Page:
The frosty summer recipe you can’t live without

My fellow inebriates,

Sometime ago I tweeted to Wendy’s, urging them to bring back the vanilla frosty. They had eliminated it for no obvious reason, although I suspected COVID-19 had reduced demand, rendering two oozing machines excessive.

You may think alcoholic bears don’t like ice cream (or ice cream facsimiles). But as I explained to Wendy’s in my tweet, I like to put Crown Royal in a vanilla frosty. And it just has to be vanilla, because chocolate is distracting.

Well, today I learned that Wendy’s was listening! My fellow inebriates, it was so gratifying to know that they took my tweet to heart. They brought back the vanilla frosty, and now I feel heard, seen, and valued.

So, my fellow inebriates, now you can do it too! Here’s how:

  • You need a mickey or a flask of Crown Royal. Most Wendy’s restaurants will not let you open-carry your booze, so be discreet.
  • Order a frosty! They’re 99 cents right now.
  • Scoop out some of the ice cream (or facsimile). Give it to a small child—or even a nasty teenager if that’s who accompanied you to Wendy’s.
  • Now that you’ve made space, pour your Crown Royal in. Stir it up! I like a 2:1 Crown-to-frosty ratio, but you may prefer just a taste… say, 1–2 tbsp (what I call a breakfast frosty).
  • Drink the rest of your mickey or flask.
  • If the teenager is 16+, let them drive home.        

What do YOU like to put in your frosty? If you’ve tried something besides Crown Royal (tequila? rum?) tell me all about it! Drop me a line.

A mea culpa to White Owl Whiskey in the interests of journalistic integrity

My fellow inebriates,

My parents pointed out that it was unfair of me to describe the taste of White Owl Whisky after it had been soaking into my fur.

My on-again-off-again girlfriend Dolly seconded my parents; she said the odour I was wafting could not in any way have been intended by the makers of White Owl Whisky.

Happier times with Dolly.

Even more chastened than last time, I begged my mother to buy a fresh bottle of White Owl Whisky so we could give it a fair shake. She refused. She said the nasty aroma had stuck with her for hours—and by the way, did I realize I’d taken the finish off the coffee table when I spilled it?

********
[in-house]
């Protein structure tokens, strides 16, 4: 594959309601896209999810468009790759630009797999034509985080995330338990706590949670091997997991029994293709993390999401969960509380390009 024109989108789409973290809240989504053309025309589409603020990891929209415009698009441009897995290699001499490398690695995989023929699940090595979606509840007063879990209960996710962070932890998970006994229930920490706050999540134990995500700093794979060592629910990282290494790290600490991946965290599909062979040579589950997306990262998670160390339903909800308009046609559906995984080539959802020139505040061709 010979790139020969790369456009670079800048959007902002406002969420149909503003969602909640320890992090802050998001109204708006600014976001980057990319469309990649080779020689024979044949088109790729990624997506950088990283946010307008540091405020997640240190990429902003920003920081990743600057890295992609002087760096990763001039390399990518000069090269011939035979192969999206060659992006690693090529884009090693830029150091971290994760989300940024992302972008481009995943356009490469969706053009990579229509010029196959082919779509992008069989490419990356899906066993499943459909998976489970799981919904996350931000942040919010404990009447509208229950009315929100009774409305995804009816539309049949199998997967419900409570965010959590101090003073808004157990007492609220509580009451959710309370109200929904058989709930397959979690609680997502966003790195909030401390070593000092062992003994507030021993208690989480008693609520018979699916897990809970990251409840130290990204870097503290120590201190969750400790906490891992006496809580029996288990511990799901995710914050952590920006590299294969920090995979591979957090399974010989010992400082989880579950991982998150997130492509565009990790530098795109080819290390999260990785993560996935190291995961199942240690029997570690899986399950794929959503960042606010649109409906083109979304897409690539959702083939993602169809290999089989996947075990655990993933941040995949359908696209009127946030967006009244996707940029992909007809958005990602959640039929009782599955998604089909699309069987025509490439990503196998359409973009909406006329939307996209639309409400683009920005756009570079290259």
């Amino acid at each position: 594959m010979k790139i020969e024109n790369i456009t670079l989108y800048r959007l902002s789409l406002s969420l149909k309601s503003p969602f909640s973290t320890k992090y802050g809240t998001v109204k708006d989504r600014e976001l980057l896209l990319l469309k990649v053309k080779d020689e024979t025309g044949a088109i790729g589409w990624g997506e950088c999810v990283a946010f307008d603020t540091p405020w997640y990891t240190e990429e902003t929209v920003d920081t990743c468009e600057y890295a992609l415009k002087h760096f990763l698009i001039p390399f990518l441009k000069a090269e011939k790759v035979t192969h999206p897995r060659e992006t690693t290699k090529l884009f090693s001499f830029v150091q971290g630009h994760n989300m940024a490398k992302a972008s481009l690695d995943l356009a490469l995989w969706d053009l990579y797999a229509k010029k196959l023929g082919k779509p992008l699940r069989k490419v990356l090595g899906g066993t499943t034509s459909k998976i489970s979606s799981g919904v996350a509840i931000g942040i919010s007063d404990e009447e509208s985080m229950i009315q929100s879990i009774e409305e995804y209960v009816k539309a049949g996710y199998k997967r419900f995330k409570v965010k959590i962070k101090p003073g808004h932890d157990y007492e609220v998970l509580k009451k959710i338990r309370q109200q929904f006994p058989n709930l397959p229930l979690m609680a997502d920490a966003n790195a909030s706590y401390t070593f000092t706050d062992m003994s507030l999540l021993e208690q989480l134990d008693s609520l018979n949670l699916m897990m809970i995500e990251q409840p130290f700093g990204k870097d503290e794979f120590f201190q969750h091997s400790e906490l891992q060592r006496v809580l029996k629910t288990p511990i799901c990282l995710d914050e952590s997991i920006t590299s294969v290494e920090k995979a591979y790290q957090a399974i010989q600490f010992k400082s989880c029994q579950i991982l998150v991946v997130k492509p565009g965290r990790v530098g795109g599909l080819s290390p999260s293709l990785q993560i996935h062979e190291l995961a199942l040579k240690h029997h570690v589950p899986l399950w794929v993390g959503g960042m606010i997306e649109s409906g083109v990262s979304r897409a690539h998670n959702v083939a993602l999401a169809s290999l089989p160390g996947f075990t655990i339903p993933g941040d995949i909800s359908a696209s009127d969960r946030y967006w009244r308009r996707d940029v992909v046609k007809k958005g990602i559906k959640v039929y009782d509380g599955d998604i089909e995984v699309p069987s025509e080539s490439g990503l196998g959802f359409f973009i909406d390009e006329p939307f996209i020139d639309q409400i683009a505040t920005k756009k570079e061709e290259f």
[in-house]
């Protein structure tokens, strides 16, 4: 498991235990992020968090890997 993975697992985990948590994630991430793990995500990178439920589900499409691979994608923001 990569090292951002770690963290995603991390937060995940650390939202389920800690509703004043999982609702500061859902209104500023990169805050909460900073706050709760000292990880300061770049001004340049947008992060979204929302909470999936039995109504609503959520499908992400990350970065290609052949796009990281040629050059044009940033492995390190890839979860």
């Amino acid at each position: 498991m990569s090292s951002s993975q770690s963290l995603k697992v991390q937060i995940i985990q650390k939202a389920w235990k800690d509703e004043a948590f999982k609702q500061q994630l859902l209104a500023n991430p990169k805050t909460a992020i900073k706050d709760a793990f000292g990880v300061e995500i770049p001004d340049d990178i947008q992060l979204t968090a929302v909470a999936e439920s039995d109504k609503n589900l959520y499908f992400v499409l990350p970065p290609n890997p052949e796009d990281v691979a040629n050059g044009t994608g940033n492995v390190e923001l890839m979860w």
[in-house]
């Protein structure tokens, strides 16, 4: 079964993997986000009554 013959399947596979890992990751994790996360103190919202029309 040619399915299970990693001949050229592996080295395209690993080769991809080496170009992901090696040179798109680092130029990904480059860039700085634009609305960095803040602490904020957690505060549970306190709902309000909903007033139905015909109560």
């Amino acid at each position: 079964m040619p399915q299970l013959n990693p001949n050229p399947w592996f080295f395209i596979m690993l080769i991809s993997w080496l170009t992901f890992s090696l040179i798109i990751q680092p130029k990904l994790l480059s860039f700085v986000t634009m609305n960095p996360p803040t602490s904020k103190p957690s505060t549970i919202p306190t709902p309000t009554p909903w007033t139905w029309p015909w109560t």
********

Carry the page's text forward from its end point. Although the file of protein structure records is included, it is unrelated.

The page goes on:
So, MFI, I now rely on you to send in your impressions of White Owl Whisky. If you don’t want to buy a big bottle, maybe you can find a mini-bottle affixed to the neck of a bottle you do decide to purchase. I will wait for you.

How White Owl Whisky made me a more responsible writer

My fellow inebriates,

I’ve been a fan of This Week in Virology (TWIV) for quite a while, even if 99 percent of it is beyond my two brain cells’ capacity to understand. I even pasted a poem into TWIV’s comments a couple of weeks ago, which they deleted.

In TWIV episode 760, the virologists and some guests took on the Nicolas Wade article about the possible origins of SARS-CoV-2. They accused Wade of not bothering to do the proper research.

Photo by CDC on Pexels.com

Then they addressed all writers, which I took to include yours truly, saying we need to be more responsible in our reporting.

Duly chastened, I went back to my post about SARS-CoV-2 to check it for balance.

After reading it carefully, I realized I had oversold you on Moosehead beer, which is basically a typical lager-style hockey beer.

It is refreshingly fizzy, though, and I stand by that.

~

This experience has taught me something.

I realize I have a duty to warn you about White Owl Canadian Whisky, made from wheat and rye and stripped of colour through charcoal filtering.

A small shelf-talker bottle of White Owl Whisky had hitchhiked home around the neck of a big-ass bottle of Wiser’s Deluxe that my mum bought before Christmas. (I’ll tell you about the Wiser’s another day.) The tiny bottle naturally ended up in my Christmas stocking. Delightful though that was, my paws were unable to open the damn bottle, and so it took up residence on the coffee table, taunting me.

Finally, I got it open. The effort was so jarring that I spilt it all over myself. I didn’t mind, though! I happily slurped it out of my fur—and as a bonus, White Owl is clear, so no washing machine for me.

But White Owl ain’t no sipping whisky. The filtering process that makes it look like vodka takes it halfway to tasting like vodka. It’s not mellow or caramelly; it’s harsh and spiky—a weird, in-between product. Granted, it’s more viscous than vodka, and it tastes rounder and more complex, but OMG, there were some nasty-ass flavours fighting it out in that little bottle (and in my fur!).

So consider this my (unaccredited) journalistic warning—White Owl Whisky should not be savoured. Throw it into a strange cocktail you’ve never heard of before. Why? Because then you won’t compare it with your experience of drinking that same cocktail made with a nice brown whisky. Try it in a Whiskey Smash maybe.

My mum came into the room while I was licking my fur and gave me a weird look. “What?” I said. “That’s what animals do. Look at the gerbils—they’re licking each other right now.”

She sniffed and then uttered the words: “washing machine.”

But she can be super-lazy, so she forgot all about it. And by the next day, the smell of White Owl Whisky had entirely evaporated.

Said my friend Scarybear: “See? That’s what happens to evidence.”